How has being a woman in a male-dominated field shaped your work ethic?

“It is true that there are gaps that must be bridged, but much of that depends on us, the women, as well. Do we give room and attribute high importance to these gaps? Or try to initiate, overcome and bridge them? I think that in Israel there is a great effort to try to integrate women into the high-tech sector.”

What is your advice for individuals in pursuit of their definition of success?

“Not to give up on their dreams, to believe in their vision …The most important thing that only experience can teach you is choosing the right partners and investors for your journey. They are those who need to believe in you and your vision; it’s most important because when times get tough, they will support you no matter what. Success needs to be felt collectively; the partners should stay humble and respectful to one another, this is what I believe to be the foundation of entrepreneurs succeed … Stay real and honest with yourself and be in a supportive environment.”

Myo Myint Kyaw, Founder and CEO of Revo, Myanmar

Over the past decade, entrepreneurs like Myo Myint Kyaw have played key roles in Myanmar’s economic revival. When he co-founded leading creative digital agency, Revo, in 2012, Kyaw was not in pursuit of wealth or power, but in creating jobs for his fellow citizens. Revo is Myanmar’s first and only Facebook local partner and has been in partnership with many other high-impact international brands. Kyaw also founded Akhayar Media in 2016, which has grown to become Myanmar’s leading digital media resource for lifestyle and technology-related content.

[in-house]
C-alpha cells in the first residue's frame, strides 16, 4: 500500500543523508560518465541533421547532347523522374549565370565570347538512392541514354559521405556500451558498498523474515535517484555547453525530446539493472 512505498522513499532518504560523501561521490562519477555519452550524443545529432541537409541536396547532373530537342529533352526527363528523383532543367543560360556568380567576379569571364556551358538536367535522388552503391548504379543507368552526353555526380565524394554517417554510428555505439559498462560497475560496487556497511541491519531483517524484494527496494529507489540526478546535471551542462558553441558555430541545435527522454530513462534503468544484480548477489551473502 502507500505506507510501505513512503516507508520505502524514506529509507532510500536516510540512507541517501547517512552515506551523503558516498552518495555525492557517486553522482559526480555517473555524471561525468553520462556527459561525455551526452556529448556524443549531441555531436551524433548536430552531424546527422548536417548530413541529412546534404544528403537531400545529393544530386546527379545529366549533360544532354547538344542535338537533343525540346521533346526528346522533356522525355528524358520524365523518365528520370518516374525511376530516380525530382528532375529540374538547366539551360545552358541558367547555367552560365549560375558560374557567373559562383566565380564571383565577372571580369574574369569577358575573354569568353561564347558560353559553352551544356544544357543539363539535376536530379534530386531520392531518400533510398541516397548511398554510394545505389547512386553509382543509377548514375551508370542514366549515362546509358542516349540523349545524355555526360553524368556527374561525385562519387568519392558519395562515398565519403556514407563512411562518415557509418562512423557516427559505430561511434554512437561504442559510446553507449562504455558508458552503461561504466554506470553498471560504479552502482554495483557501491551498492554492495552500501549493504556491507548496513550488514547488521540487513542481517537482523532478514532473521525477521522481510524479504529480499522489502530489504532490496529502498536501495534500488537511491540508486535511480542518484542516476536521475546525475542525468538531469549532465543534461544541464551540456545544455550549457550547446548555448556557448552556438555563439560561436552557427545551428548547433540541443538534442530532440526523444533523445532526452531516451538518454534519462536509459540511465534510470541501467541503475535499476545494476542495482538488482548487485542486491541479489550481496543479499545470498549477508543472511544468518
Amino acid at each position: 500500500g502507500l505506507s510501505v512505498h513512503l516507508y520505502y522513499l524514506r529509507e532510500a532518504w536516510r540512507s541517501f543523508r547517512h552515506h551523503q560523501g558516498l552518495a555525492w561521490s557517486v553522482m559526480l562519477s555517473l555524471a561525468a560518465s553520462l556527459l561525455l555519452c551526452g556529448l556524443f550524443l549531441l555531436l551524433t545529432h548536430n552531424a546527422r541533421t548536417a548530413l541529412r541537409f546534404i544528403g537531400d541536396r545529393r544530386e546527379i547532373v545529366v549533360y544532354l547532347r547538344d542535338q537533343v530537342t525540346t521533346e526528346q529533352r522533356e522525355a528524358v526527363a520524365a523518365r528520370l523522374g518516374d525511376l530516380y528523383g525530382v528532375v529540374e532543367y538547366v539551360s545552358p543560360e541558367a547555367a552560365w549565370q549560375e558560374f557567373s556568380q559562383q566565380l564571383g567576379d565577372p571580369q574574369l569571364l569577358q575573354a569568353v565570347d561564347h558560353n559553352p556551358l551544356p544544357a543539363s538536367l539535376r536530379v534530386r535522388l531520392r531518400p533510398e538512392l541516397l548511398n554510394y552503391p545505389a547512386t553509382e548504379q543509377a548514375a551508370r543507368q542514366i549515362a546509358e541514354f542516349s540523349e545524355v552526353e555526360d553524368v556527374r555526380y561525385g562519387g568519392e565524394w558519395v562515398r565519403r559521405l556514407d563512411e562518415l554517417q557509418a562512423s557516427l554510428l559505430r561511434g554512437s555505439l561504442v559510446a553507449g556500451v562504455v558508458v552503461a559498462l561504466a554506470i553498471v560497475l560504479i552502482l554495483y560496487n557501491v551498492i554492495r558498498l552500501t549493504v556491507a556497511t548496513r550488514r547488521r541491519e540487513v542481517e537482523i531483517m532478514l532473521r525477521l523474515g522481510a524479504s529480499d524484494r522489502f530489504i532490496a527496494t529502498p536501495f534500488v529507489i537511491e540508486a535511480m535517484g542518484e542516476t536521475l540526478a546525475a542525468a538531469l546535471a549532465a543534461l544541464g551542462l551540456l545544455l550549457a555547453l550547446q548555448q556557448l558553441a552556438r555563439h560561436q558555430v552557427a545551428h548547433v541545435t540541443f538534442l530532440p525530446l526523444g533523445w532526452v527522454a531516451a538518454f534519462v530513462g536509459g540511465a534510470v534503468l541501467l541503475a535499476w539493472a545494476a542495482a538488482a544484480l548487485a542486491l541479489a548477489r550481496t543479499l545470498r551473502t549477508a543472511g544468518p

How do you define success for yourself?

“To have a meaningful measure of success, you need to have a goal in life. I don’t measure with revenue or anything external. My goal is very simple. I want to create jobs in Myanmar. If you are only motivated by extrinsic goals, you will never be satisfied. You need to have a purpose in life. You need to know why you started. Then you will know what success is.”

Pixabay
Source: Pixabay

How has travel impacted your leadership?

“I was a very shy guy and working in London really shaped how I operate and lead my company. I learned a lot about how to run a successful business from my previous my bosses abroad. It becomes easier to operate and do businesses with other countries when you experience other cultures.”

Victoria Welsby, Founder of Bam Pow Life, Canada